Nikon is perhaps the most famous camera brand in the world, but with the decline of DSLRs it has fallen behind Canon and Sony. In 2022, it released the Z9, a flagship mirrorless camera that could finally keep up with its competitors, but the $5,500 price tag put it out of reach for most. To appeal to a wider audience, Nikon introduced the Z8 last year with the same sensor and almost the same specs as the Z9 for $1,700 less.

With a 45-megapixel stacked sensor and the latest Expeed 7 image processor, the Z8 can do everything from sports to wildlife to scenic photography. It’s also a powerful video camera, offering 8K RAW recording internally at up to 60 fps.

The only other model that really compares in terms of speed, resolution and video is the Sony A1, but it costs a whopping $2,200 more. To find out how the Z8 compares to this model and others, I rented the Z8 and shot it around Vancouver, Canada with my photographer cousin.

In terms of design, you can think of the Z8 as the Z9 with the battery grip cut off. It’s still a hefty camera at 910 grams (2 pounds) compared to 737 grams for the Sony A1. This may suit professionals or those who like a larger camera body, but the size and weight aren’t ideal for travel. By the way, a battery grip for $346 (MB-N12) with secondary controls is available for the Z8, effectively transforming it into a Z9 for a lot less money.

The Z8 has a nice big grip and all the controls you’d expect, including a joystick, D-Pad-style menu controls, a switch for camera/video settings, and front and rear dials. Nikon users will enjoy the layout, as it is largely similar to past models, but everything is different enough that it might feel uncomfortable for users coming from other brands.

Unlike the A1, the Z8 features a display on top that shows key settings such as shutter, aperture and battery life. Although it takes up space that could be used by buttons or dials, it’s a handy way to see everything at a glance, and I miss it now on models that don’t have it. If you do have to dive into the menus, they take a little getting used to, but work well once you get over the learning curve.

One of the key negative points is the lack of a fully articulating display. Instead, the rear 3.2-inch, 2.36-million-dot screen only tilts up and down and left or right. That’s too bad, because the Z8 can be a powerful vlog camera, and a flip-up display is a must for this type of work (especially since it makes selfies easier).

The 3.69 million dot electronic viewfinder is a bit low resolution for a camera in this price range, especially compared to the Sony A1’s 9.4 million dot display. Even Canon’s cheaper R5 has a 5.76 million-dot display, which makes checking focus much easier.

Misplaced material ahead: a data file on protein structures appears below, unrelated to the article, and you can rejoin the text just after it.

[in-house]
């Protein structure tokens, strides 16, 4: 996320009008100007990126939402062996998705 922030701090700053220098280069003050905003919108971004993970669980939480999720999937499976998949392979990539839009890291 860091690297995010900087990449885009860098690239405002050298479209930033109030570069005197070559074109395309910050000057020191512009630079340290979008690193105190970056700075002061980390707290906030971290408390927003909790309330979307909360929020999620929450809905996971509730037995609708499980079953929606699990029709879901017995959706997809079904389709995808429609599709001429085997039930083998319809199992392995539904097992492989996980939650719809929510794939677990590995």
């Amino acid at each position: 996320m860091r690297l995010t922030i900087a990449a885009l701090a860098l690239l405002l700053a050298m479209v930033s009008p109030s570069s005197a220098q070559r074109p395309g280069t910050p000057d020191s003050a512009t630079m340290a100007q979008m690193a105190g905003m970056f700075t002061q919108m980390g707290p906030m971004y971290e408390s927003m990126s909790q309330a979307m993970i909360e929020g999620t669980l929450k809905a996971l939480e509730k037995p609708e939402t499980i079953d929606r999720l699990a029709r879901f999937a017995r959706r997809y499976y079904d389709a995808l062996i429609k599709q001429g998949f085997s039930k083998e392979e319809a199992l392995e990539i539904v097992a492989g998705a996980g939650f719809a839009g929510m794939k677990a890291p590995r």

Battery life is on the weak side at 420 shots (one to two hours of video shooting depending on resolution), compared to 490 shots for the Canon R5 and 530 for the A1, according to CIPA ratings. Again, though, you can almost double that with the battery handle. Other notable features include UHS-II and CFexpress B memory card slots, a full-size HDMI port for external capture, and two separate USB-C ports for power and data.

With the fastest high-resolution sensor stacked, the Z8 is incredibly fast for a 45-megapixel camera. You can shoot RAW photos at 20fps, slightly slower than the A1’s 30fps RAW, but the Z8 can shoot 30fps in JPEG mode. It can handle 40 uncompressed RAW frames before the buffer fills up, but can store more compressed images if you have a fast CFexpress card.

Hybrid phase-detection autofocus is Nikon’s best yet thanks to an improved image processor, a stacked sensor and a huge number of AF tracking points. It offers reliable object tracking, and face, eye and animal recognition is also fast and accurate. In fact, the company said it’s almost identical to the much more expensive Z9 from the latest firmware.

However, the Z8’s AF isn’t as reliable as the Sony A1 when shooting at top speeds. There were occasional issues with tracking objects, especially those moving towards the camera, resulting in some out-of-focus shots. The Z8 (and Z9) is quite sensitive to setting, so it’s best to fine-tune the AF settings until it works the way you want.

There’s no mechanical shutter, but the Z8’s sensor is fast enough that a rolling shutter isn’t an issue, even with fast-moving subjects like airplane propellers. In-body 5-axis stabilization reduces shake by six stops, enough to get sharp shots down to a quarter of a second or so. That’s better than the A1, but well short of the EOS R5’s 8 stops.

The Z8 has the same excellent sensor as the Z9, so of course the image quality is identical in every way. At 45.7MP on tap, it delivers sharp photos on par with the 50MP A1 and second only to Sony’s 60MP A7R V in the full-frame realm. Dynamic range is also exceptional, perhaps a little better than the A1.

JPEG images are bright and vivid straight out of the camera, with the best color results from the Auto Light natural white balance setting. Colors are accurate, although skin tones aren’t as warm as Canon’s R3 or R5.